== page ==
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The UK Parliament and the Government

In Britain Parliament and Government are more intertwined than in many other political systems.

This works in a number of ways:-

Ministers are Members of Parliament

The constitutional convention of ministerial responsibility to parliament requires them to be there, in contrast, to the American, French or Dutch systems in which anyone who is appointed as a Minister has to stand down from Congress or the Parliaments. British Prime Ministers, then, cannot appoint anyone as a Minister, they have to be got into Parliament.

In 1964, Patrick Gordon Walker, who was expected to become Labour’s Foreign Secretary, lost his seat in Smethwick against the swing and the Labour MP for Leyton was persuaded to stand down for him, but the voters did not like losing a popular MP and rejected Gordon Walker.

Since then Prime Ministers have not followed the by-election route and have put people they want to be Ministers into the Lords.

In most cases these are relatively junior Ministers such as Lord Young and Lord Digby Jones but a problem was caused when Peter Mandelson was brought back by Gordon Brown and was not only Secretary of State for Business, Innovation and Skills but more or less Deputy Prime Minister.

It was difficult that such an important Minister was not able to answer questions in the Commons, but had to leave this to his junior ministers, and there was some suggestion that Commons rules should be changed to allow him to speak but not, of course, vote, there but, in the end, this never happened.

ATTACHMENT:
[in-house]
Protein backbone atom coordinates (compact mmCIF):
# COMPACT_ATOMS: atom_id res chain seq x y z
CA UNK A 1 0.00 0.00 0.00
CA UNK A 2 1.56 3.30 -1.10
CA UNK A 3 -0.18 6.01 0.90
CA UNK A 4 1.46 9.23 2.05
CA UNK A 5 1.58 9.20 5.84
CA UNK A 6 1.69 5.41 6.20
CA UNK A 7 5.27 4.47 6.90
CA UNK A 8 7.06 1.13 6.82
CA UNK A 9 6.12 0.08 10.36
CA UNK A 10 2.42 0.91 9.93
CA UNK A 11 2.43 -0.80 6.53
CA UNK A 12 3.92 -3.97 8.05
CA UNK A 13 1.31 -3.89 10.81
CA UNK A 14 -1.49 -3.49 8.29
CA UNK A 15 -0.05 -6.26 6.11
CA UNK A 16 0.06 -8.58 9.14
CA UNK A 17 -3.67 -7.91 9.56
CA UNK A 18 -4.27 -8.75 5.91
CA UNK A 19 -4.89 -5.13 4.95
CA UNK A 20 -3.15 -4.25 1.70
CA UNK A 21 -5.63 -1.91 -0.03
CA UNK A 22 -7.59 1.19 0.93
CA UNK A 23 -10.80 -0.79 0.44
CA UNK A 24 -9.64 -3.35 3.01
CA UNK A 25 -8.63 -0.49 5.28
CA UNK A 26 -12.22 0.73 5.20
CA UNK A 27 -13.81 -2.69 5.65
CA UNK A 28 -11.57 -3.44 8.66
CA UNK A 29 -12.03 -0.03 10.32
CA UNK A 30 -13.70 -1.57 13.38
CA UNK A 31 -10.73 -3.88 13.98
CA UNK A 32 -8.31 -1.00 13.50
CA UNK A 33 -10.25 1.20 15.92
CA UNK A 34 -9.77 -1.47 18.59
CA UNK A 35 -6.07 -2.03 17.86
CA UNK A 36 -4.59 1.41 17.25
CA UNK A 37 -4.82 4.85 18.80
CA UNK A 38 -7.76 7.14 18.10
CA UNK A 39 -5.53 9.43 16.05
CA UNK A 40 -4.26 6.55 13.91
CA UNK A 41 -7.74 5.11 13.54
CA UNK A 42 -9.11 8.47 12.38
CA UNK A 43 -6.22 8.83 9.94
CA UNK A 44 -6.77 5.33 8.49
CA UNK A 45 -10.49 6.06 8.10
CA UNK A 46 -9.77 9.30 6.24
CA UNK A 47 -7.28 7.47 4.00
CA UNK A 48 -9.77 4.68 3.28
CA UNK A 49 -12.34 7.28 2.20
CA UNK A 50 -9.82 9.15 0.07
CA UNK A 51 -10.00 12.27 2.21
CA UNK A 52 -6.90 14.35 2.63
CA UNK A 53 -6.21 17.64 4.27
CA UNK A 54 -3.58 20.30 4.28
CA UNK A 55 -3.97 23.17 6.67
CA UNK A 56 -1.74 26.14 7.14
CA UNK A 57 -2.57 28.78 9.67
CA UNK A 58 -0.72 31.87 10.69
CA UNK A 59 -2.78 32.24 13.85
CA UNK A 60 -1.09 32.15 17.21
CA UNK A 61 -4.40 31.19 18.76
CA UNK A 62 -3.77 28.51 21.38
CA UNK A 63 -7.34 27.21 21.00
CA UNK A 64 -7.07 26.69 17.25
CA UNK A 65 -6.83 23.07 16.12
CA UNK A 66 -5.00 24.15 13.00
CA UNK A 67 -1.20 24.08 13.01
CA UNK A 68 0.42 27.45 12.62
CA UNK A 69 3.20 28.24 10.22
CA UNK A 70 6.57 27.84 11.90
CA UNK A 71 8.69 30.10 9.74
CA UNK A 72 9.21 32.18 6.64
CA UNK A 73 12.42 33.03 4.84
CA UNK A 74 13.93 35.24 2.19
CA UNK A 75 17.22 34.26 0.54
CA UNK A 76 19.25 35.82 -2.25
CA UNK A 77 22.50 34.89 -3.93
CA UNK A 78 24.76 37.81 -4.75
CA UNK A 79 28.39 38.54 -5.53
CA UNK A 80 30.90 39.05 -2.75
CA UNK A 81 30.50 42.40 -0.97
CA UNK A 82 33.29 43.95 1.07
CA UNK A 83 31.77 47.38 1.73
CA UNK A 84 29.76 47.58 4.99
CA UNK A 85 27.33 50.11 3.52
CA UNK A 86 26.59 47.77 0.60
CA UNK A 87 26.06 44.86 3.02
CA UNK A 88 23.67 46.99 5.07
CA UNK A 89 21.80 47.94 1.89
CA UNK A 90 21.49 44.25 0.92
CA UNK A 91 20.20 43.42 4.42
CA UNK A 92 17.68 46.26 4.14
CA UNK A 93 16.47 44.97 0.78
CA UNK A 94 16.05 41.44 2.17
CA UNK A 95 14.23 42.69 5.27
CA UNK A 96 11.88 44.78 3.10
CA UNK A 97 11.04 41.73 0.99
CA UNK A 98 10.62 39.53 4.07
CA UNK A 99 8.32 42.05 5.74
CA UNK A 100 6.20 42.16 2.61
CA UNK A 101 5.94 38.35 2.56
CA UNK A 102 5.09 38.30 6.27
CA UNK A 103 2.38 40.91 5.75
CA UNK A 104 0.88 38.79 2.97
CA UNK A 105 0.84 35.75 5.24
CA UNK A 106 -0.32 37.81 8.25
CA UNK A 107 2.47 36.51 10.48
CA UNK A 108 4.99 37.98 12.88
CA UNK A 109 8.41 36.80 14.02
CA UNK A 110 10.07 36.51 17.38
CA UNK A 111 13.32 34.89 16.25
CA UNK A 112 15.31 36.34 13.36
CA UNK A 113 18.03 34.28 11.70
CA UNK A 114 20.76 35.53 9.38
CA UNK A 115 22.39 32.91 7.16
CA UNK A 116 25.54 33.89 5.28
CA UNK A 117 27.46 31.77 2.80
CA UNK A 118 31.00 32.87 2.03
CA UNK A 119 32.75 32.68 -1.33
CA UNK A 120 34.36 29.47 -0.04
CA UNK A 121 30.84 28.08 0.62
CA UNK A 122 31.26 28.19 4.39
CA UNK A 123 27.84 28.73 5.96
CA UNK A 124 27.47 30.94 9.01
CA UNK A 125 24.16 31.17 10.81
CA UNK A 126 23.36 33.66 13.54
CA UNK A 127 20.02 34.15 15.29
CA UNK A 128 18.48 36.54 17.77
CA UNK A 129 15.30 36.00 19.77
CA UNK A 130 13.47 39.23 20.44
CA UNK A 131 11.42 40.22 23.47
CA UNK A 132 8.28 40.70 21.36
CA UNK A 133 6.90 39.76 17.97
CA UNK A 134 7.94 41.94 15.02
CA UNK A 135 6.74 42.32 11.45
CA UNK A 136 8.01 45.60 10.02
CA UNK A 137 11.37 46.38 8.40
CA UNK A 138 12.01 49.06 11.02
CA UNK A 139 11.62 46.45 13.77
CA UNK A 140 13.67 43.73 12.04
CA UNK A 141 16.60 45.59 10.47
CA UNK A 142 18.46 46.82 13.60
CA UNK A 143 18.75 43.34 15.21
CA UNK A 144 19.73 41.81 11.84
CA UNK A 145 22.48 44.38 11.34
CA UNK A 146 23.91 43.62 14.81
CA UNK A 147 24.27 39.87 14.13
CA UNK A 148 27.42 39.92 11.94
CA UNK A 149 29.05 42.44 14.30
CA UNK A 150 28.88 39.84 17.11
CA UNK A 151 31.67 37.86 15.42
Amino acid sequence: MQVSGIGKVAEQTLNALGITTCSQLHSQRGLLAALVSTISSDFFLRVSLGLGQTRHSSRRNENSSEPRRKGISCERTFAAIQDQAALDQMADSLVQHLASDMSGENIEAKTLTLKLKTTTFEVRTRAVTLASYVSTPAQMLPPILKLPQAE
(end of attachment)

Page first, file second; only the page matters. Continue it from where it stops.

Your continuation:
The requirement to have ministers in Parliament does mean that they have to be drawn from the pool of talent there rather than in the country as a whole.

Ministers have a Physical Presence

Ministers are physically in the Commons and lead debates, they go through the division lobbies and visit the tea rooms and bars with backbench MPs and so have regular contact with them. Their performance in the Commons is important for party morale and will be regularly discussed by backbenchers.

There is Collective Responsibility

The constitutional convention of Collective Responsibility means that all ministers have to vote with the Government and not speak against its policies or resign, often called the ’payroll vote’ as Ministers have a ministerial salary as well as their MP’s salary.

Ministers who resign are allowed to explain why in the Commons and the critical resignation speeches of Nigel Lawson and Geoffrey Howe, formerly Chancellor and Foreign Secretary in Mrs Thatcher’s Government, seriously weakened her as Prime Minister.

The number of ministers has gradually increased in the post-war period, although there is a legal limit of 95 in the Commons.

In addition, Ministers have MPs who act as Private Parliamentary Secretaries who are normally expected to vote with the Government and so Governments can count on well over a hundred votes in all divisions.

There have been recent criticisms of the number of ministers especially as the government is to reduce the number of MPs to 600 but not the number of Ministers.

They Vote on the Queen’s Speech

The House of Commons has been able to bring the Government down if it loses the vote on the Queen’s Speech, which sets out the Government’s legislation for the coming Parliamentary session or a confidence motion.

This happened twice in 1924 and in 1979 and the convention has been that the Government resigns immediately. The Fixed Term Parliaments Act 2011 has changed this by giving the Government 14 days after losing a confidence vote to win a new vote of confidence.

Although legally a defeat on the Queen’s Speech or the Budget will not force a Government to resign, in practice either would almost certainly trigger a confidence motion.

They Control Most of the Business of the House

The Government controls most of the business that takes place in the Chamber of the Commons. A few days are set aside for the Opposition to initiate a debate and there is time set aside on Fridays for individual MPs to promote their own legislation and, a recent change, time is allocated by a new Backbench Business Committee but otherwise the Government’s legislation and statements and issues take priority.